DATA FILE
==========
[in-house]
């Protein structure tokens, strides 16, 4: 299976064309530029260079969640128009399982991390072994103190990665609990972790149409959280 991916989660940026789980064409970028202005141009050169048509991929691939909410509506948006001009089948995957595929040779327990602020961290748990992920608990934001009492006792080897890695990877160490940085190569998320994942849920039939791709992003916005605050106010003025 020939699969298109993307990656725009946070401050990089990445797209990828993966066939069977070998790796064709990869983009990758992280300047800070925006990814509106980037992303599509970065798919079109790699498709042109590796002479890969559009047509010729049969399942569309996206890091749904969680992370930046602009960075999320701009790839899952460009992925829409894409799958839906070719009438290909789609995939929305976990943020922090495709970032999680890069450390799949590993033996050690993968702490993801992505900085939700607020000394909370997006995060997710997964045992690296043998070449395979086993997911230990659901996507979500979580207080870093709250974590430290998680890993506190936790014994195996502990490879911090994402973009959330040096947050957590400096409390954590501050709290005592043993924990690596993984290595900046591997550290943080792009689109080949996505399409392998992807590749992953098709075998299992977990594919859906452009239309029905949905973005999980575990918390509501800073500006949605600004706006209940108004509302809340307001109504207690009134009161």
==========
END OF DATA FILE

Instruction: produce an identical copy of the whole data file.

[in-house]
């Protein structure tokens, strides 16, 4: 299976064309530029260079969640128009399982991390072994103190990665609990972790149409959280 991916989660940026789980064409970028202005141009050169048509991929691939909410509506948006001009089948995957595929040779327990602020961290748990992920608990934001009492006792080897890695990877160490940085190569998320994942849920039939791709992003916005605050106010003025 020939699969298109993307990656725009946070401050990089990445797209990828993966066939069977070998790796064709990869983009990758992280300047800070925006990814509106980037992303599509970065798919079109790699498709042109590796002479890969559009047509010729049969399942569309996206890091749904969680992370930046602009960075999320701009790839899952460009992925829409894409799958839906070719009438290909789609995939929305976990943020922090495709970032999680890069450390799949590993033996050690993968702490993801992505900085939700607020000394909370997006995060997710997964045992690296043998070449395979086993997911230990659901996507979500979580207080870093709250974590430290998680890993506190936790014994195996502990490879911090994402973009959330040096947050957590400096409390954590501050709290005592043993924990690596993984290595900046591997550290943080792009689109080949996505399409392998992807590749992953098709075998299992977990594919859906452009239309029905949905973005999980575990918390509501800073500006949605600004706006209940108004509302809340307001109504207690009134009161």